By Rob Stein
Washington Post Staff Writer
Tuesday, April 18, 2006
A drug used to prevent bones from thinning also offers millions of older women a powerful way to protect themselves against breast cancer, a large government-sponsored study has found.
The study of nearly 20,000 postmenopausal women found that raloxifene reduces their chance of developing breast cancer as effectively as tamoxifen, the only drug previously shown to reduce the risk, but is less likely to cause serious side effects such as uterine cancer and blood clots.
The findings indicate that raloxifene, sold under the brand name Evista, is a safer alternative for the estimated 9 million postmenopausal U.S. women at increased risk for breast cancer, experts said.
"This is good news for women," said Leslie Ford of the National Cancer Institute, which sponsored the $88 million study and released the preliminary findings early because of their public health implications. "Women now have a new option."
Because an estimated 500,000 women use raloxifene to reduce the risk of osteoporosis, many will be more comfortable using it for breast cancer protection, several experts predicted.
"It's terrific," said Susan Love, a breast cancer expert at the University of California at Los Angeles. "This gives us another drug that we can use to prevent breast cancer that is less risky than the only other drug we had."
Several experts, however, urged caution, saying that the advantage of raloxifene remains unclear and that more research is needed to prove the drug reduced the overall risk over longer periods.
"We need to understand who would be most likely to benefit. All drugs have side effects. We want to avoid exposing women to powerful drugs unnecessarily," said Carolina Hinestrosa of the National Breast Cancer Coalition, an advocacy group.
Eli Lilly and Co. said it would ask the Food and Drug Administration to approve Evista for breast cancer prevention in postmenopausal women, but doctors are free to prescribe it for that purpose immediately because the drug is already marketed for osteoporosis.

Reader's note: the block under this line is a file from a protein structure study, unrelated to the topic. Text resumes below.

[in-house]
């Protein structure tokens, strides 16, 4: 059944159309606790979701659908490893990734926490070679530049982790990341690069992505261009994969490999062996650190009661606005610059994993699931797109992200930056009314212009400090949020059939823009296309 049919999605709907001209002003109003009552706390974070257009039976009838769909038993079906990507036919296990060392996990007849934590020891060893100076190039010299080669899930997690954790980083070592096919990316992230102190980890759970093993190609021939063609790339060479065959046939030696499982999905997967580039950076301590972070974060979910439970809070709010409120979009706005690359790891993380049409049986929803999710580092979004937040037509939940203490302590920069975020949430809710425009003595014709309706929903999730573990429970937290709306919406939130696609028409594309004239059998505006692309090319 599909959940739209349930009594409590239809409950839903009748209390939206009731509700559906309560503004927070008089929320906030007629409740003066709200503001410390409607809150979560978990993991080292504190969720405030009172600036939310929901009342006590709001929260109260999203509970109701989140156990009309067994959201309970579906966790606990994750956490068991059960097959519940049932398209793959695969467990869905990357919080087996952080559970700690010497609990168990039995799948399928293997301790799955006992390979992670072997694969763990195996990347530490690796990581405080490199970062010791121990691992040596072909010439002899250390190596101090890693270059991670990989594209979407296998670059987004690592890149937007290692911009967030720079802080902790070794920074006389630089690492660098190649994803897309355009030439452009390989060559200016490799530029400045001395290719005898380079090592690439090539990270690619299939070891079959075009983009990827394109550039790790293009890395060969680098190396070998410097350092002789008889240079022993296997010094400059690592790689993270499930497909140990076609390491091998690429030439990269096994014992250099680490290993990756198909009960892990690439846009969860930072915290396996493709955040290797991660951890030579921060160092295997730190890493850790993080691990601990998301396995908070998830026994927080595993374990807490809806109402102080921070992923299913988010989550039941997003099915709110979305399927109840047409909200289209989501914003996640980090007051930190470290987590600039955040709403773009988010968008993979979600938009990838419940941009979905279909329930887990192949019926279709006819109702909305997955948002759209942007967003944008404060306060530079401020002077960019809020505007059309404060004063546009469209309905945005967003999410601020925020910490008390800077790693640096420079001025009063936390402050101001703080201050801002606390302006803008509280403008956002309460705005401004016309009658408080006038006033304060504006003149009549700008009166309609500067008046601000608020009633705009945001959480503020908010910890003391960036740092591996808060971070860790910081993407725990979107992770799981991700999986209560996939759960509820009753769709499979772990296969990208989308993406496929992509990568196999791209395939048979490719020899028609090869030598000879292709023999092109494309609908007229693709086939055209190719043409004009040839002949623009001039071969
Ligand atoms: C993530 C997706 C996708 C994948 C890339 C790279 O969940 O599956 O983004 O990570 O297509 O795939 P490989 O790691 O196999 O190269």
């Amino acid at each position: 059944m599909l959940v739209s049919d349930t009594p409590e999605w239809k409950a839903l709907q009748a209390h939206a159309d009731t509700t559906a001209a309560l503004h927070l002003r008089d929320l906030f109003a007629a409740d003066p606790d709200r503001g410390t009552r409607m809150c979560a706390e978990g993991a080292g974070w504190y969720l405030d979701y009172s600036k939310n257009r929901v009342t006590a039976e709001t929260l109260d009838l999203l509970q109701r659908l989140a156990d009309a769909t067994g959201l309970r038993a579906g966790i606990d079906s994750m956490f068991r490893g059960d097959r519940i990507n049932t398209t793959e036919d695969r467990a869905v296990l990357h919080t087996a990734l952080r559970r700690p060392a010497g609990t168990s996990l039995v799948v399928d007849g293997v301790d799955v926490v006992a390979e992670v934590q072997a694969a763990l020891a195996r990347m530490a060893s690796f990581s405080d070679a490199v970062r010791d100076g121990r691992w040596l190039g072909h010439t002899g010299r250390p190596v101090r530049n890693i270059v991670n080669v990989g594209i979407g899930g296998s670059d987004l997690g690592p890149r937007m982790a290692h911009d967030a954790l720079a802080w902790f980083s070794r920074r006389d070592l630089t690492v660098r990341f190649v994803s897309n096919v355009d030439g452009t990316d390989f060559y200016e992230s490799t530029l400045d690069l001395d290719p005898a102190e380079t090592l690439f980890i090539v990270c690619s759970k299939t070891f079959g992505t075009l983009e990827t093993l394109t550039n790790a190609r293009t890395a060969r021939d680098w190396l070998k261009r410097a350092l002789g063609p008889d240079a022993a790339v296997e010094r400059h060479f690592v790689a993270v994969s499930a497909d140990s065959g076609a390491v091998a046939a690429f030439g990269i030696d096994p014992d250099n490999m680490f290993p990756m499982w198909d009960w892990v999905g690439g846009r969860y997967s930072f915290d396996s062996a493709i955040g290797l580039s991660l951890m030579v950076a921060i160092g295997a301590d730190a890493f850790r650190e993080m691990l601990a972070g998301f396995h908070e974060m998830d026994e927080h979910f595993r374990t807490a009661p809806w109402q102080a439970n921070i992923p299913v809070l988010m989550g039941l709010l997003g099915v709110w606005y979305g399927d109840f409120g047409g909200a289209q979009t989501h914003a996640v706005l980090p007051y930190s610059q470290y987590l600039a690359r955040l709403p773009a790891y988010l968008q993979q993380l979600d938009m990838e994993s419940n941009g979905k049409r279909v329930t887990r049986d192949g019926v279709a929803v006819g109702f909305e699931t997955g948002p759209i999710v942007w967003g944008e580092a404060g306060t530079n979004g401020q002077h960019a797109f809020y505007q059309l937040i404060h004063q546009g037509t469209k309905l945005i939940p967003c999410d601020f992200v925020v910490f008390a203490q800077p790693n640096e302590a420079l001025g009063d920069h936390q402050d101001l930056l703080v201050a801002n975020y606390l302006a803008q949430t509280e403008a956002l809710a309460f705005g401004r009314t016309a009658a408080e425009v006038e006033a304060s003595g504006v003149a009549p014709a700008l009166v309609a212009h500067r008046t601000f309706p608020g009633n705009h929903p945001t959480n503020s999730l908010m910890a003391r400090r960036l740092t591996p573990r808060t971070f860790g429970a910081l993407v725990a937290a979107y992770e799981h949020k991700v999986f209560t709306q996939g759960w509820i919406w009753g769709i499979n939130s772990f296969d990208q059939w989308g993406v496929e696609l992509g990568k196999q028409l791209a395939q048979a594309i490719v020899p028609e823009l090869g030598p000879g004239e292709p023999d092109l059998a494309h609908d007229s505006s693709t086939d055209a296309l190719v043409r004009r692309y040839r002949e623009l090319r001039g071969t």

"I suspect a lot more women will be willing to take this drug," said Patrick Borgen of Memorial Sloan-Kettering Cancer Center in New York. "People see tamoxifen as a cancer treatment drug. When it comes to prevention, people don't want to be thought of as patients. This may be seen much more as a prevention drug."
Breast cancer strikes more than 211,000 U.S. women each year and kills more than 40,000, making it the leading cause of cancer and second-leading cancer killer among women.
Tamoxifen and a new class of drugs known as aromatase inhibitors can reduce the risk of breast cancer's recurrence, but tamoxifen is the only drug that had been shown to prevent tumors in the first place, cutting the chances by about half. It is not widely used for preventing primary tumors, though, mainly because it carries an increased risk of uterine cancer and blood clots.
Raloxifene works similarly to tamoxifen by blocking the effects of the hormone estrogen on breast tissue. To see whether it might be as effective as tamoxifen at reducing the risk of primary breast cancer, researchers gave 19,747 postmenopausal women either 60 milligrams of raloxifene or 20 milligrams of tamoxifen every day for five years. All were at increased risk of breast cancer because of their age, family history or other reasons. The study is the largest to test any drug for breast cancer prevention.
A preliminary analysis of the data found no difference in the number of invasive breast cancers in the two groups, indicating that raloxifene also cuts the risk by 50 percent. There were 167 invasive cancers in the raloxifene group and 163 in the tamoxifen group. About 320 women in each group would have been expected to develop breast cancer.
But the women taking raloxifene experienced 36 percent fewer uterine cancers (23 vs. 36) and 29 percent fewer blood clots (100 vs. 141). They were also less likely to develop cataracts.
"Raloxifene clearly has less toxicity and fewer side effects," said D. Lawrence Wickerham of the National Surgical Adjuvant Breast and Bowel Project in Pittsburgh, which led the study. "It's very exciting."
The findings, which do not necessarily apply to premenopausal women, will be published in a peer-reviewed journal and presented at a meeting of the American Society of Clinical Oncology. They were released early to give the participants a chance to switch drugs and to alert the public about the findings, officials said.
Although other researchers agreed the findings are promising, some were more cautious. Several noted, for example, that the study found that women taking raloxifene had no decrease in risk for very early forms of breast cancer known as ductal carcinoma in situ and lobular carcinoma in situ.
"If you want to show a long-term reduction in invasive cancer, you need to show a decrease in pre-invasive cancer," said Paul Goss of Harvard Medical School.
Others noted that it remains unclear whether the overall net benefit of the drug outweighs the net risks.
"I would call this a modest advance," said Carol Fabian of the University of Kansas.
But the researchers who conducted the study estimated that if every eligible woman used the drug, it would protect more than 2 million from developing life-threatening health problems.
"This gives women a real choice for reducing their risk for two of the major causes of morbidity and mortality as they age -- osteoporosis and breast cancer," Ford said.
Raloxifene costs about $75 for a one-month supply; tamoxifen costs about $100 for the same amount, officials said.